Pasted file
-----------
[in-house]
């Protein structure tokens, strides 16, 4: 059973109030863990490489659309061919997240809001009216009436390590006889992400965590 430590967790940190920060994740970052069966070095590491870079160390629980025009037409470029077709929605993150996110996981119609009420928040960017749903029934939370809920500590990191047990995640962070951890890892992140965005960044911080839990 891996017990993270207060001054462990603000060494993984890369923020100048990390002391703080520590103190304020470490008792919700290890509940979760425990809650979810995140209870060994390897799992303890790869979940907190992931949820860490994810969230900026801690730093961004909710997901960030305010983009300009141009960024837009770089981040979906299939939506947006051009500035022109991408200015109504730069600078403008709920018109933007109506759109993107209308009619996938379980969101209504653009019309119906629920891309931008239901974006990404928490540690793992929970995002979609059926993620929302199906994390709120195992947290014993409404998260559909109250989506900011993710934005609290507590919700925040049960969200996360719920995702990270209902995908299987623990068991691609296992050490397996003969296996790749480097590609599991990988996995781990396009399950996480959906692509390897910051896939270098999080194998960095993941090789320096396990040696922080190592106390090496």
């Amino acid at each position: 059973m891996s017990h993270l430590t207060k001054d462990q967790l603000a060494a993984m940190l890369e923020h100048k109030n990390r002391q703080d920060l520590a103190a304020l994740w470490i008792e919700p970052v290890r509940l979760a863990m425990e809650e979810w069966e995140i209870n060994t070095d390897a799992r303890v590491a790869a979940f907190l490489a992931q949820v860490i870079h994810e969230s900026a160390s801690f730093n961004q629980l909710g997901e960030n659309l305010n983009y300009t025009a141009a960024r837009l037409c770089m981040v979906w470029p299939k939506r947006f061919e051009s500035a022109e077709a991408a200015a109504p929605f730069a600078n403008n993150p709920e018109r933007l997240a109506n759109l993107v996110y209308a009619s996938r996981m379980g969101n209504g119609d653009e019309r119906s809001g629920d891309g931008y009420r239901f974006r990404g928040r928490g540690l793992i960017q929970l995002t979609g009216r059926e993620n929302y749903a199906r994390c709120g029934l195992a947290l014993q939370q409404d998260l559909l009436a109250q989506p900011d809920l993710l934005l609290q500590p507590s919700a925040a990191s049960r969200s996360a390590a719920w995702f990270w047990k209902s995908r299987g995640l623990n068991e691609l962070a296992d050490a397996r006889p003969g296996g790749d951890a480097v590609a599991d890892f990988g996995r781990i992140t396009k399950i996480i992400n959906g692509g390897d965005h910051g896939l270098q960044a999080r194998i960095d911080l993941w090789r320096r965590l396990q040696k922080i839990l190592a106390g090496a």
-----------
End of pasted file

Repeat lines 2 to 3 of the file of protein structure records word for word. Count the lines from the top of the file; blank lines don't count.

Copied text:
């Protein structure tokens, strides 16, 4: 059973109030863990490489659309061919997240809001009216009436390590006889992400965590 430590967790940190920060994740970052069966070095590491870079160390629980025009037409470029077709929605993150996110996981119609009420928040960017749903029934939370809920500590990191047990995640962070951890890892992140965005960044911080839990 891996017990993270207060001054462990603000060494993984890369923020100048990390002391703080520590103190304020470490008792919700290890509940979760425990809650979810995140209870060994390897799992303890790869979940907190992931949820860490994810969230900026801690730093961004909710997901960030305010983009300009141009960024837009770089981040979906299939939506947006051009500035022109991408200015109504730069600078403008709920018109933007109506759109993107209308009619996938379980969101209504653009019309119906629920891309931008239901974006990404928490540690793992929970995002979609059926993620929302199906994390709120195992947290014993409404998260559909109250989506900011993710934005609290507590919700925040049960969200996360719920995702990270209902995908299987623990068991691609296992050490397996003969296996790749480097590609599991990988996995781990396009399950996480959906692509390897910051896939270098999080194998960095993941090789320096396990040696922080190592106390090496």
């Amino acid at each position: 059973m891996s017990h993270l430590t207060k001054d462990q967790l603000a060494a993984m940190l890369e923020h100048k109030n990390r002391q703080d920060l520590a103190a304020l994740w470490i008792e919700p970052v290890r509940l979760a863990m425990e809650e979810w069966e995140i209870n060994t070095d390897a799992r303890v590491a790869a979940f907190l490489a992931q949820v860490i870079h994810e969230s900026a160390s801690f730093n961004q629980l909710g997901e960030n659309l305010n983009y300009t025009a141009a960024r837009l037409c770089m981040v979906w470029p299939k939506r947006f061919e051009s500035a022109e077709a991408a200015a109504p929605f730069a600078n403008n993150p709920e018109r933007l997240a109506n759109l993107v996110y209308a009619s996938r996981m379980g969101n209504g119609d653009e019309r119906s809001g629920d891309g931008y009420r239901f974006r990404g928040r928490g540690l793992i960017q929970l995002t979609g009216r059926e993620n929302y749903a199906r994390c709120g029934l195992a947290l014993q939370q409404d998260l559909l009436a109250q989506p900011d809920l993710l934005l609290q500590p507590s919700a925040a990191s049960r969200s996360a390590a719920w995702f990270w047990k209902s995908r299987g995640l623990n068991e691609l962070a296992d050490a397996r006889p003969g296996g790749d951890a480097v590609a599991d890892f990988g996995r781990i992140t396009k399950i996480i992400n959906g692509g390897d965005h910051g896939l270098q960044a999080r194998i960095d911080l993941w090789r320096r965590l396990q040696k922080i839990l190592a106390g090496a």